Neal Adams to draw The First X-Men, a miniseries starring Wolverine and a Nazi-hunting Magneto

Forty-odd years ago, Neal Adams was having the time of his life illustrating Roy Thomas' scripts for The Uncanny X-Men, only to see the comic almost immediately canceled.

Several decades later, the X-Men have rebounded out of obscurity, and Adams is back working on the early days of Marvel's strangest superheroes.

What's the project? The First X-Men, a five-issue canonical prequel miniseries drawn and plotted by Adams and scripted by Christos Gage (Avengers Academy).

This series stars Wolverine (known then only by his moniker "Logan") as he assembles a team of mutants to avenge wrongs back when Charles Xavier was a snotty college kid.

In a conference call with the creative team, Adams told io9 about his pitch for this "X-Men before the X-Men" comic, for which he cites "Jack Kirby to be the Bible." As Adams explained of the plot:

Neal Adams to draw The First X-Men, a miniseries starring Wolverine and a Nazi-hunting Magneto

Of all the mutants on Earth, Professor X could easily pass as a human. Why would he want to get involved in this? [...] Maybe mutant kids were getting abused by the military, by the government.

Somebody would have been looking out for them, but maybe that person came to Charles Xavier, realizing he couldn't protect these kids.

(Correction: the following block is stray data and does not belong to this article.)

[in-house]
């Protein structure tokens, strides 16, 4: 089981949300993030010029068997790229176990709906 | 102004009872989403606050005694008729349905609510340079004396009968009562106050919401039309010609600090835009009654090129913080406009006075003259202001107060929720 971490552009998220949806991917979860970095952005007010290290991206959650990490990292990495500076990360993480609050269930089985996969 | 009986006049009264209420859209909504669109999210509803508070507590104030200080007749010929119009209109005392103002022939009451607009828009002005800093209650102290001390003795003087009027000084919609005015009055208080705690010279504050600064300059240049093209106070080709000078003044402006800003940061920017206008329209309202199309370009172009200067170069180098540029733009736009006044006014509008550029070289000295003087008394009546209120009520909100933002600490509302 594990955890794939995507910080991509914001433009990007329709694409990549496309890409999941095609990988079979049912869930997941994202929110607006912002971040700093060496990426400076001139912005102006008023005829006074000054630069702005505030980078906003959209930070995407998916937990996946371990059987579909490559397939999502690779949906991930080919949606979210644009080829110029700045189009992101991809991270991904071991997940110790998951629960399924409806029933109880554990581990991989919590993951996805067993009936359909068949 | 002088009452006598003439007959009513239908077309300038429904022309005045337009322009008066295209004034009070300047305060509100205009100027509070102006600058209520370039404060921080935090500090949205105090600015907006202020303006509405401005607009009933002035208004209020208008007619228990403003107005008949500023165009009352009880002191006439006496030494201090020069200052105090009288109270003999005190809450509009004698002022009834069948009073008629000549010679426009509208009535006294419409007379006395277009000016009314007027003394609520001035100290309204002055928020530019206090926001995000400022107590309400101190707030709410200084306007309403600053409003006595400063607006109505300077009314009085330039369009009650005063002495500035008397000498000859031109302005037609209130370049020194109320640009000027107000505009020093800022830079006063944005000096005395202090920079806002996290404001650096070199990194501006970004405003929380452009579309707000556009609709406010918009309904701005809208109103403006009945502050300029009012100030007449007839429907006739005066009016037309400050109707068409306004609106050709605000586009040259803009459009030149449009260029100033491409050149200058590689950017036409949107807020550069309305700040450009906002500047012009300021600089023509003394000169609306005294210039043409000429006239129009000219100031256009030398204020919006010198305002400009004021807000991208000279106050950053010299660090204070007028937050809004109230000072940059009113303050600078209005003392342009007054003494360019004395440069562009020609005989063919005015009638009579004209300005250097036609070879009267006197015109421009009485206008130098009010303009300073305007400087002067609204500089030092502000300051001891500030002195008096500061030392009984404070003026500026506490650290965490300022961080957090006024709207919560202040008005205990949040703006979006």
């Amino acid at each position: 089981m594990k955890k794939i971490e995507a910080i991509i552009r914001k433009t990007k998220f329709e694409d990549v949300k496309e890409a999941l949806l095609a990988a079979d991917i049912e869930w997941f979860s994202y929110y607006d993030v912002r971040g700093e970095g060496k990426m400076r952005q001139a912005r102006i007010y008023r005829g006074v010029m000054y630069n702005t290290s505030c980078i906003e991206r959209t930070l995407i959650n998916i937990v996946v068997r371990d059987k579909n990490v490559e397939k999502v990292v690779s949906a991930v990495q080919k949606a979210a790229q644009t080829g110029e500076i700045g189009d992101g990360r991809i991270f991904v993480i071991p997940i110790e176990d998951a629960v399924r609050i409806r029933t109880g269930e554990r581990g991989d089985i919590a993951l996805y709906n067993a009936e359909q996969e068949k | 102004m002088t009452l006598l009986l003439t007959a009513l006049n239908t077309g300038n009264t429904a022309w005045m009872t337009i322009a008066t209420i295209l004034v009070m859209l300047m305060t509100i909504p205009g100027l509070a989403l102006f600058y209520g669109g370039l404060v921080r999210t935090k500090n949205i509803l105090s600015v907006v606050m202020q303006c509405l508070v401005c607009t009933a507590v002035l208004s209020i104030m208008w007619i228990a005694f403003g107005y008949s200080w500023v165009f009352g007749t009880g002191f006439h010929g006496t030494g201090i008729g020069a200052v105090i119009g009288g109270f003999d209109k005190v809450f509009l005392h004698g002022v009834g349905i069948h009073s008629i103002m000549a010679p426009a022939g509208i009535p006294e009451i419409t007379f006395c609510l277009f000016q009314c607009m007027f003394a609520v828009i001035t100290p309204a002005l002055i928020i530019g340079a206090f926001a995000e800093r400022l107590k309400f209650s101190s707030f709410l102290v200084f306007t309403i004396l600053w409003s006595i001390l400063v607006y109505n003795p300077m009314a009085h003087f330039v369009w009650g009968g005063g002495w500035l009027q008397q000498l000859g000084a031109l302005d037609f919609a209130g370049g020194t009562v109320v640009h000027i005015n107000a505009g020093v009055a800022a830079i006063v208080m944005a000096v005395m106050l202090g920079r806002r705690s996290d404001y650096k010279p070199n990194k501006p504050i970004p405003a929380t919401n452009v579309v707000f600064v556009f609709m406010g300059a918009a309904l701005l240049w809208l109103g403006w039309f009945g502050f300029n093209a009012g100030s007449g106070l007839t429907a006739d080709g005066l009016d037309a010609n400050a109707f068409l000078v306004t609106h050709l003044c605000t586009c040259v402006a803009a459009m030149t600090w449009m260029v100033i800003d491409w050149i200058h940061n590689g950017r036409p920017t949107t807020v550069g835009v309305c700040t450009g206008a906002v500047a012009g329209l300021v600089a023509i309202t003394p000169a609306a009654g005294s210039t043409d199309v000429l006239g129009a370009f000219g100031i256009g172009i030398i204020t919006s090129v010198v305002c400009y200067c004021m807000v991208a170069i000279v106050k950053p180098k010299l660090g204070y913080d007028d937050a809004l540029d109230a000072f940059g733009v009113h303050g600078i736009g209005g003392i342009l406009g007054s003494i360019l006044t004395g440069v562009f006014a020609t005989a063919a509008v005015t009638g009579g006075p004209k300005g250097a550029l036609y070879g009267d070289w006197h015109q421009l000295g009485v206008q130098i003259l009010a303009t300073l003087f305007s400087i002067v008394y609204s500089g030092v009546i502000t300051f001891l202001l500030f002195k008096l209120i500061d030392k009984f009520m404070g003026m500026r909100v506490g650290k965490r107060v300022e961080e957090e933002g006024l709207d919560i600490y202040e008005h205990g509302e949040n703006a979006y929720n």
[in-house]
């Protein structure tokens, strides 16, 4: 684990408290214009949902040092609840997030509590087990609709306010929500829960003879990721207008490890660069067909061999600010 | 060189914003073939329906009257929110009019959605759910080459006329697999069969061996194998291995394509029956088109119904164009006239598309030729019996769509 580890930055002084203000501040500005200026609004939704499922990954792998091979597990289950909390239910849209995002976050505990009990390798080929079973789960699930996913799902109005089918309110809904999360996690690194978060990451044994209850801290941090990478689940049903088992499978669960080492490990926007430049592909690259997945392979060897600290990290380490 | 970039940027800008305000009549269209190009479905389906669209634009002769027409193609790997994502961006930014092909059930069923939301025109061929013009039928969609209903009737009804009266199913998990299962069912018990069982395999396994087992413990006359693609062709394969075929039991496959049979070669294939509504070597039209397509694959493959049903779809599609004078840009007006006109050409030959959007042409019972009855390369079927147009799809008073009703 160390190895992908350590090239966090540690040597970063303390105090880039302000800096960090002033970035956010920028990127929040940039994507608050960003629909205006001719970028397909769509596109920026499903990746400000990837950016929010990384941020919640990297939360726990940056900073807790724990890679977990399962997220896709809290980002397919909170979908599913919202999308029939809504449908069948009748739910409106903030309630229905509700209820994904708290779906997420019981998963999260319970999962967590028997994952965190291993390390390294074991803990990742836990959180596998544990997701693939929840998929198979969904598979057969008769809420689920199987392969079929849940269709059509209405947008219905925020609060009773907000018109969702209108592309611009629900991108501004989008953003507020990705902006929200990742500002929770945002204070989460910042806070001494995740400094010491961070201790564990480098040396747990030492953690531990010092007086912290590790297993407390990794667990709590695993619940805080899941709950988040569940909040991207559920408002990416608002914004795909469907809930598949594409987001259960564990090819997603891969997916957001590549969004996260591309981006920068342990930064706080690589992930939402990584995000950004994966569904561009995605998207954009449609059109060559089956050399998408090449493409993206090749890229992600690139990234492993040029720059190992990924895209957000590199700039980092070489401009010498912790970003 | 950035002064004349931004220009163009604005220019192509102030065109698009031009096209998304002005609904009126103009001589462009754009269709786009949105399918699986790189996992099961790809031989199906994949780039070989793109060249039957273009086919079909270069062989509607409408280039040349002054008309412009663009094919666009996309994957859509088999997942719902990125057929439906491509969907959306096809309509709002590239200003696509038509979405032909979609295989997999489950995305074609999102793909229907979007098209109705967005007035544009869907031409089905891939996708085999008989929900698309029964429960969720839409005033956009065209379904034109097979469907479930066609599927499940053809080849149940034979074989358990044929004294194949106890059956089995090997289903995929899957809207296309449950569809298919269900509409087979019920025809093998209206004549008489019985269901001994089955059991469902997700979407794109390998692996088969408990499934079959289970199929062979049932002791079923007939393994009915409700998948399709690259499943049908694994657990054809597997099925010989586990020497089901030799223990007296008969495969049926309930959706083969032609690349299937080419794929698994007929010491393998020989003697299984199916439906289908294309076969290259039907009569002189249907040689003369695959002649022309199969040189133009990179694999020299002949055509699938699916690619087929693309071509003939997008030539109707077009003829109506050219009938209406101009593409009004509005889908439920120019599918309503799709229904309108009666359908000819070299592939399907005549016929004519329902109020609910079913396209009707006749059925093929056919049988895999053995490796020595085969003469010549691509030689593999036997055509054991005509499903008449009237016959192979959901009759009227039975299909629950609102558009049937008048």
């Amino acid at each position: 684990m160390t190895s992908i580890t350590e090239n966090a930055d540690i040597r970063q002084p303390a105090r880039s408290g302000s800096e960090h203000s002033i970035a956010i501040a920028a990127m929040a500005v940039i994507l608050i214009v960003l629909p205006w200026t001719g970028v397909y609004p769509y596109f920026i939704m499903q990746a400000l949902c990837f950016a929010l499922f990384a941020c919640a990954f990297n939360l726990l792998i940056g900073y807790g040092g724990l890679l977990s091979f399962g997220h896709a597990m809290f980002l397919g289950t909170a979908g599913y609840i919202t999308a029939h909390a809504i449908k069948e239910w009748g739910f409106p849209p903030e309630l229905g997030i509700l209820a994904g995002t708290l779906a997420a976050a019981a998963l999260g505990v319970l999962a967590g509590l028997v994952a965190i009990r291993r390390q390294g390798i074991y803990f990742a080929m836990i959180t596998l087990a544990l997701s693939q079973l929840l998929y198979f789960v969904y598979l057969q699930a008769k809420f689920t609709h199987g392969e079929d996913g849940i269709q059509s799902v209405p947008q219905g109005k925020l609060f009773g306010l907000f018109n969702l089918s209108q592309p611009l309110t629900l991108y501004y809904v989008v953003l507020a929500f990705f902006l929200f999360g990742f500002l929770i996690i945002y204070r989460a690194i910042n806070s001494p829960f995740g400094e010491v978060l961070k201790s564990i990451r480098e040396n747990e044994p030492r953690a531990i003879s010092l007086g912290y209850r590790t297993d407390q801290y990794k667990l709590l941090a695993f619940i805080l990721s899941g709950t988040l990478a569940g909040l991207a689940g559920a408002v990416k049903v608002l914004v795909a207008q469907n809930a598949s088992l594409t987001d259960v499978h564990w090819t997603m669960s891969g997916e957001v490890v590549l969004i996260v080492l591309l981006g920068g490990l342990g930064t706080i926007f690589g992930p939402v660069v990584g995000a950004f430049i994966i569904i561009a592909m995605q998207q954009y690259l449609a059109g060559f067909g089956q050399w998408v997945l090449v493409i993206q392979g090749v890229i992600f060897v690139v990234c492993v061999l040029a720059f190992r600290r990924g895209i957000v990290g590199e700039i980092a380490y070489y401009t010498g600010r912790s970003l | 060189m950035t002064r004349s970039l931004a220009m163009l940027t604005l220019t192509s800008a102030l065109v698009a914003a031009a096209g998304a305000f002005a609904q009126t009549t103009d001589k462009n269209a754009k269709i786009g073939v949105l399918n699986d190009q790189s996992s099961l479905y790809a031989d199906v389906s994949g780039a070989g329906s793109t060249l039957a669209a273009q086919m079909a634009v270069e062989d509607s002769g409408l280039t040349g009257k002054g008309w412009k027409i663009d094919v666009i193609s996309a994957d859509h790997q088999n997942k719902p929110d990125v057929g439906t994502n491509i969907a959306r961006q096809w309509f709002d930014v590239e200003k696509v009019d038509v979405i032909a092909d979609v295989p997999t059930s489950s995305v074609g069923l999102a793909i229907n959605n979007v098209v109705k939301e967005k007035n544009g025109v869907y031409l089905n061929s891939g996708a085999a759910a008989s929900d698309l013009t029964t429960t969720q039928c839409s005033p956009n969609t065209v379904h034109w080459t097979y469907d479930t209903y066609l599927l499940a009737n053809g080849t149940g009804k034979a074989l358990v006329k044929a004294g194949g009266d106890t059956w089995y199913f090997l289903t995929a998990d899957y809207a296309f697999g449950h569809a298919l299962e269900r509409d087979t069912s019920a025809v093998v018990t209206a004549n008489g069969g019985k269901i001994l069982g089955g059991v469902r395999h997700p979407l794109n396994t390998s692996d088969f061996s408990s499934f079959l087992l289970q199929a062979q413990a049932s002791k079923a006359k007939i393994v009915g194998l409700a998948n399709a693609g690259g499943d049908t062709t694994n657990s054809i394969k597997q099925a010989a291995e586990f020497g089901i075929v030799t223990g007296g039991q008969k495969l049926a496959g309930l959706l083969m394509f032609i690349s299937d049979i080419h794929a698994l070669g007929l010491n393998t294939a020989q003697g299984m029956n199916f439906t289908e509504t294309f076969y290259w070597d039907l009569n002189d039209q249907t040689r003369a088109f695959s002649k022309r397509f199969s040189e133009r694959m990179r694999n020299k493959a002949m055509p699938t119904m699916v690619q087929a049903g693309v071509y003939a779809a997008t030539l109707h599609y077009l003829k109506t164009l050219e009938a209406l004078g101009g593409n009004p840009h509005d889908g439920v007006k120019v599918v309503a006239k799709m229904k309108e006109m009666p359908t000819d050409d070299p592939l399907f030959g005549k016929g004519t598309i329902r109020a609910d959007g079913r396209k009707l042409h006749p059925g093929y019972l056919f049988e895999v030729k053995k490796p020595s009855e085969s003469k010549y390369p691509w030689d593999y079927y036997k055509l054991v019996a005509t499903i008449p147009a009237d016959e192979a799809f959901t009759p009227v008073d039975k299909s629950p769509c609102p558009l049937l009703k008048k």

After university student Charles Xavier ignores the clawed mutant's call to action — "Get out of my house! You look like a werewolf!" was Adams' imitation of Xavier's reaction — Logan cobbles together his own team.

Among those involved in this Magnificent Seven-style operation are a paycheck-collecting Sabretooth, a Nazi-hunting Magneto (who the creators happily plucked from X-Men: First Class), and a Wolverine-worshiping teenager named "Bombastic Aghast." Other characters showing up will be an amnesiac hobo Namor and prototype Sentinels.

Another twist teased was the decision to give the entire populace of the Marvel Universe a "Day One" to hate mutants. As Marvel editor Nick Lowe explained:

In those early X-Men stories, everybody hates and fears them, but we never really know why [...] Here we found out why mutants are so hated and feared in a way that is different from any other superheroes.

And here I always assumed that anti-mutant bias was the fault of the dancefloor diva X-Woman Dazzler, who had the misfortune of being invented during the declining days of disco. The First X-Men hits comic shops in August.